The Center for Global Development

Linked with William Easterly – USA, with A Modest Proposal, with The West Can’t Save Africa, and with The Development Research Institute dri.
(To be distinguished from the Global Dialogue Center).

The Center for Global Development, (stands) for Independent research and practical ideas for global prosperity. The CGD is an independent, not-for-profit think tank that works to reduce global poverty and inequality by encouraging policy change in the U.S. and other rich countries through rigorous research and active engagement with the policy community. It was founded November 2001 by Edward W. Scott Jr., C. Fred Bergsten and Nancy Birdsall. A technology entrepreneur, philanthropist, and former senior U.S. government official, Ed provided the vision and a significant financial committment that made the creation of the Center possible. Fred, the director of the Institute for International Economics (IIE), lent his formidable reputation in academic and policy circles as well as providing the fledgling Center with a roof and logistical support within IIE for its initial months of operation.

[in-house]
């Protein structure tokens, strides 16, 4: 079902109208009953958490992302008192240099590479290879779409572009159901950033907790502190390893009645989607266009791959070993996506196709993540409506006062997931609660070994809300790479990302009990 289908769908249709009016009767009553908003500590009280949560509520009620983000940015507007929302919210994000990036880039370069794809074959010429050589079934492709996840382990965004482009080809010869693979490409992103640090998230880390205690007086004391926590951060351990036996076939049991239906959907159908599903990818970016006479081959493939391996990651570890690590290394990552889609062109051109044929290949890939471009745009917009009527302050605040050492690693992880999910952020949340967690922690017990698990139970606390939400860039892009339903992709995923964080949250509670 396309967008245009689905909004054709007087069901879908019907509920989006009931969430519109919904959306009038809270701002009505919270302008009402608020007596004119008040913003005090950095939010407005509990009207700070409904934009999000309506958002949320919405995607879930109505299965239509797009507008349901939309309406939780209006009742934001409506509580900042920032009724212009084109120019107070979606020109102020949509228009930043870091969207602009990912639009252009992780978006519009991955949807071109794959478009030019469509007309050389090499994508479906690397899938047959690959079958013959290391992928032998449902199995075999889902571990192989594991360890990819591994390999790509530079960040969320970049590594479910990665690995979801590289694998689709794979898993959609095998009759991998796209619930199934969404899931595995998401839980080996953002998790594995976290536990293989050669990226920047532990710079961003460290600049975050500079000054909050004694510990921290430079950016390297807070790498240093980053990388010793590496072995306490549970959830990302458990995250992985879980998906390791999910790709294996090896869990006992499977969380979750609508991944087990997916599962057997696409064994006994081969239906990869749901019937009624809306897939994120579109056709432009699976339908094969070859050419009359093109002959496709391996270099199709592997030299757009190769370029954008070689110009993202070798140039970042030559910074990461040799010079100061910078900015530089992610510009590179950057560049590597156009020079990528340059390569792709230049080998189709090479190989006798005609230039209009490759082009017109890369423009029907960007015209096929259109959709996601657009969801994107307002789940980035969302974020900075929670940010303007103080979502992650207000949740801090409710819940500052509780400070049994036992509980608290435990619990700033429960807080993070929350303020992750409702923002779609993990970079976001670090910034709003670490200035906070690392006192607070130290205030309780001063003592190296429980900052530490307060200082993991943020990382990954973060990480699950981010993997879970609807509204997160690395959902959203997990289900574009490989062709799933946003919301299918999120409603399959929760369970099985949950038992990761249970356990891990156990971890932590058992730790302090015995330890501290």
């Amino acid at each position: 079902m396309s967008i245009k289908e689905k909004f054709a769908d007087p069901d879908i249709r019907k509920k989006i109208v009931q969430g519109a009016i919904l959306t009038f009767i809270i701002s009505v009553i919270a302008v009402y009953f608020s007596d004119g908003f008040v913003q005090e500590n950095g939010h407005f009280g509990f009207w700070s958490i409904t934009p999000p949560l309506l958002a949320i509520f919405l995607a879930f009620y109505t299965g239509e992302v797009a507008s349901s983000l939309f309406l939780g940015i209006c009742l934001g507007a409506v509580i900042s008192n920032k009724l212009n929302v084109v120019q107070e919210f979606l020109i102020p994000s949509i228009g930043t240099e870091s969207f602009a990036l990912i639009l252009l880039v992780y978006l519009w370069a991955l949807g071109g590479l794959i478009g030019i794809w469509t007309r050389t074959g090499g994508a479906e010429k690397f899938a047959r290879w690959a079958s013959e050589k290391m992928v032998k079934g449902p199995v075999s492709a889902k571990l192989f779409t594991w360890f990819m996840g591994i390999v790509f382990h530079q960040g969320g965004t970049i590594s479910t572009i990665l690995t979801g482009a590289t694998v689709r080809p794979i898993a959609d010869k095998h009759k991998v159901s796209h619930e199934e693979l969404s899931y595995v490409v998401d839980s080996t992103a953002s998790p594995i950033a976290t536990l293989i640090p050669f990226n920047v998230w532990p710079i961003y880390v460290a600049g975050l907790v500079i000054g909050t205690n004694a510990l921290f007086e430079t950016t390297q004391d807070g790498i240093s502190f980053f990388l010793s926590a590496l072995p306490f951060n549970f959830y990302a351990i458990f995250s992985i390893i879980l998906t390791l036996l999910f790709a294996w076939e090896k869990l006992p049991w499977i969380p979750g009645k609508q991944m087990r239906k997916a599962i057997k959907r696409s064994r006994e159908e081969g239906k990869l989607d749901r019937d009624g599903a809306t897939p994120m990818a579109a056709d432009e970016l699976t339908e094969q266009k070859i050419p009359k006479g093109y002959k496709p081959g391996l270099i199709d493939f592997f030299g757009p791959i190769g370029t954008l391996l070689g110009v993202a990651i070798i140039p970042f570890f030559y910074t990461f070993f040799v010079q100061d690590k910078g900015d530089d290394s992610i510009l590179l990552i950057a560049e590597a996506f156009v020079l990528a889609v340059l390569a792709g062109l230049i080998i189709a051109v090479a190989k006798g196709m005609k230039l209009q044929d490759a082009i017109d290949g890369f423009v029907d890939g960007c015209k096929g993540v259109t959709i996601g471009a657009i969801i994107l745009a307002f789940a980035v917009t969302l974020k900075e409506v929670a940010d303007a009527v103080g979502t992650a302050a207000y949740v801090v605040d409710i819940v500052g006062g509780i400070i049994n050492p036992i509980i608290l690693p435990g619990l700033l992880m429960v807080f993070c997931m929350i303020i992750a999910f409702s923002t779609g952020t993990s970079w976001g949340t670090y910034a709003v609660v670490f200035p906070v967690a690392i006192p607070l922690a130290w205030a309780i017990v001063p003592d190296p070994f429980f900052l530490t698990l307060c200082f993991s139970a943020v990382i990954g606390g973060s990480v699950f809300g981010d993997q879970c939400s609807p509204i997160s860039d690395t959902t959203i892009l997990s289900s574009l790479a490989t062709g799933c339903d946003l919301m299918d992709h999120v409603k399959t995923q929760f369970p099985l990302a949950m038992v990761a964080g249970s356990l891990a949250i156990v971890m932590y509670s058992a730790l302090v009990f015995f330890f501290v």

Nancy, a former head of the World Bank research department and executive vice president of the Inter-American Development Bank, became CGD’s first president. Her intellectual leadership and the rare combination of being both hard-headed and soft-hearted about development attracted a cadre of researchers and other professionals who are deeply dedicated to CGD’s mission. CGD’s three founders perceived a growing need for independent research to generate practical, creative solutions to the challenges that global interdependence poses to the developing countries, starting with debt. Delivering on Debt Relief: From IMF Gold to a New Aid Architecture (April 2004), by Birdsall and John Williamson, a senior fellow at IIE, was the Center’s first book.

The U.S. Millennium Challenge Corporation (MCC) will soon announce which countries will be eligible to apply for funding in 2007. With funding tight, four countries with signed MCC compacts failing the indicators test but pressing for exemptions, and two countries that might be chosen for political purposes, this year’s selection round will test the MCC’s adherence to its principles. CGD’s MCA Monitor team takes a hard look at tough choices and forecasts which countries the MCC Board is likely to choose for 2007 in a new paper titled “Round Four of the MCA”. (See more on Home).

address: 1776 Massachusetts Avenue NW, Third Floor, Washington DC 20036, Tel 202.416.0700 | Fax 202.416.075.

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